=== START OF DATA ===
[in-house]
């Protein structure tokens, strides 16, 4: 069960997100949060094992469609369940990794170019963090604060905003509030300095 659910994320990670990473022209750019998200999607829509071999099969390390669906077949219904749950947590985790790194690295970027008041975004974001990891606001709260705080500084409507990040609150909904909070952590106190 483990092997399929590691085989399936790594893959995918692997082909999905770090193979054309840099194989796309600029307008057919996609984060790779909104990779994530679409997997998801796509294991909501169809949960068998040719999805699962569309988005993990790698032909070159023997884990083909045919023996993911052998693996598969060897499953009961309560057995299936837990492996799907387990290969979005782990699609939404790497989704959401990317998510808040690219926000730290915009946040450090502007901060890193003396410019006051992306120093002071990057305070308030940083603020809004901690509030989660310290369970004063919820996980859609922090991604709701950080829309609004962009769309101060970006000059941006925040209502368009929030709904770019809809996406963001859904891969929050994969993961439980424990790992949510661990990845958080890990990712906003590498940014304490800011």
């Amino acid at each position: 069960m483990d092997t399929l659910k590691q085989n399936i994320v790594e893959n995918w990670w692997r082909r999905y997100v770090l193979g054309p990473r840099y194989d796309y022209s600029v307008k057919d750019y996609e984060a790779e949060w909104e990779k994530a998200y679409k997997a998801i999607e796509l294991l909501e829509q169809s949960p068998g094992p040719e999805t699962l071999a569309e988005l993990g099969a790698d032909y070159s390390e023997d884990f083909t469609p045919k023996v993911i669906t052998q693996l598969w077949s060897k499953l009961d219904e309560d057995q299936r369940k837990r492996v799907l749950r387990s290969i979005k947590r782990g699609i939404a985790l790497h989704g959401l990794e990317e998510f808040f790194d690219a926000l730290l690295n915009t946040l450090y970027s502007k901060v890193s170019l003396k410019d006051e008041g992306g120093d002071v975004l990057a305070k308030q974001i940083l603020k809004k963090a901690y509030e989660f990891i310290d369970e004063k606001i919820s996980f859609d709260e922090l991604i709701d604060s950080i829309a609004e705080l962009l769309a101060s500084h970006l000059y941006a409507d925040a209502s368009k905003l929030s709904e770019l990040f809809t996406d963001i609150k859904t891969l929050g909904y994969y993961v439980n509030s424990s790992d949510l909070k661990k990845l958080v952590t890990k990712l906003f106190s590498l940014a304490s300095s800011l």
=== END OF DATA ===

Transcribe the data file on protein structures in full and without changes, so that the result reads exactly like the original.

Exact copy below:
[in-house]
């Protein structure tokens, strides 16, 4: 069960997100949060094992469609369940990794170019963090604060905003509030300095 659910994320990670990473022209750019998200999607829509071999099969390390669906077949219904749950947590985790790194690295970027008041975004974001990891606001709260705080500084409507990040609150909904909070952590106190 483990092997399929590691085989399936790594893959995918692997082909999905770090193979054309840099194989796309600029307008057919996609984060790779909104990779994530679409997997998801796509294991909501169809949960068998040719999805699962569309988005993990790698032909070159023997884990083909045919023996993911052998693996598969060897499953009961309560057995299936837990492996799907387990290969979005782990699609939404790497989704959401990317998510808040690219926000730290915009946040450090502007901060890193003396410019006051992306120093002071990057305070308030940083603020809004901690509030989660310290369970004063919820996980859609922090991604709701950080829309609004962009769309101060970006000059941006925040209502368009929030709904770019809809996406963001859904891969929050994969993961439980424990790992949510661990990845958080890990990712906003590498940014304490800011």
């Amino acid at each position: 069960m483990d092997t399929l659910k590691q085989n399936i994320v790594e893959n995918w990670w692997r082909r999905y997100v770090l193979g054309p990473r840099y194989d796309y022209s600029v307008k057919d750019y996609e984060a790779e949060w909104e990779k994530a998200y679409k997997a998801i999607e796509l294991l909501e829509q169809s949960p068998g094992p040719e999805t699962l071999a569309e988005l993990g099969a790698d032909y070159s390390e023997d884990f083909t469609p045919k023996v993911i669906t052998q693996l598969w077949s060897k499953l009961d219904e309560d057995q299936r369940k837990r492996v799907l749950r387990s290969i979005k947590r782990g699609i939404a985790l790497h989704g959401l990794e990317e998510f808040f790194d690219a926000l730290l690295n915009t946040l450090y970027s502007k901060v890193s170019l003396k410019d006051e008041g992306g120093d002071v975004l990057a305070k308030q974001i940083l603020k809004k963090a901690y509030e989660f990891i310290d369970e004063k606001i919820s996980f859609d709260e922090l991604i709701d604060s950080i829309a609004e705080l962009l769309a101060s500084h970006l000059y941006a409507d925040a209502s368009k905003l929030s709904e770019l990040f809809t996406d963001i609150k859904t891969l929050g909904y994969y993961v439980n509030s424990s790992d949510l909070k661990k990845l958080v952590t890990k990712l906003f106190s590498l940014a304490s300095s800011l």